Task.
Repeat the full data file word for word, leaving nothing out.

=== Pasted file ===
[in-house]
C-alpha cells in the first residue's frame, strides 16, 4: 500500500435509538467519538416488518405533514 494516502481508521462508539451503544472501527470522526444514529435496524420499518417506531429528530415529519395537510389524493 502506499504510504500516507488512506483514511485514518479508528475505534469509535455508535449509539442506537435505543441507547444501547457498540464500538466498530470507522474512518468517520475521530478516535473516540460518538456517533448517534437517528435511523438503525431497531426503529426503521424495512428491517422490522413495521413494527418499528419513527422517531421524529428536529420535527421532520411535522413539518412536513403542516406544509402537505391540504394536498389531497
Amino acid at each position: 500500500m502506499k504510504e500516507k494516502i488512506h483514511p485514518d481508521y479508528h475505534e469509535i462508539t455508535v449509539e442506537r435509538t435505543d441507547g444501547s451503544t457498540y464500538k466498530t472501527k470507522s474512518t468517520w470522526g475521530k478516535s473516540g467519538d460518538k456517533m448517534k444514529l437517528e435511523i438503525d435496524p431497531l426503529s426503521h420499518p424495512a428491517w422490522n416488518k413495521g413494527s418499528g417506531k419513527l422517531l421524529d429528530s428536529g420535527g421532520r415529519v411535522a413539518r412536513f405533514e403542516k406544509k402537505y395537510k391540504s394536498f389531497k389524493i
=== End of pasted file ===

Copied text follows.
[in-house]
C-alpha cells in the first residue's frame, strides 16, 4: 500500500435509538467519538416488518405533514 494516502481508521462508539451503544472501527470522526444514529435496524420499518417506531429528530415529519395537510389524493 502506499504510504500516507488512506483514511485514518479508528475505534469509535455508535449509539442506537435505543441507547444501547457498540464500538466498530470507522474512518468517520475521530478516535473516540460518538456517533448517534437517528435511523438503525431497531426503529426503521424495512428491517422490522413495521413494527418499528419513527422517531421524529428536529420535527421532520411535522413539518412536513403542516406544509402537505391540504394536498389531497
Amino acid at each position: 500500500m502506499k504510504e500516507k494516502i488512506h483514511p485514518d481508521y479508528h475505534e469509535i462508539t455508535v449509539e442506537r435509538t435505543d441507547g444501547s451503544t457498540y464500538k466498530t472501527k470507522s474512518t468517520w470522526g475521530k478516535s473516540g467519538d460518538k456517533m448517534k444514529l437517528e435511523i438503525d435496524p431497531l426503529s426503521h420499518p424495512a428491517w422490522n416488518k413495521g413494527s418499528g417506531k419513527l422517531l421524529d429528530s428536529g420535527g421532520r415529519v411535522a413539518r412536513f405533514e403542516k406544509k402537505y395537510k391540504s394536498f389531497k389524493i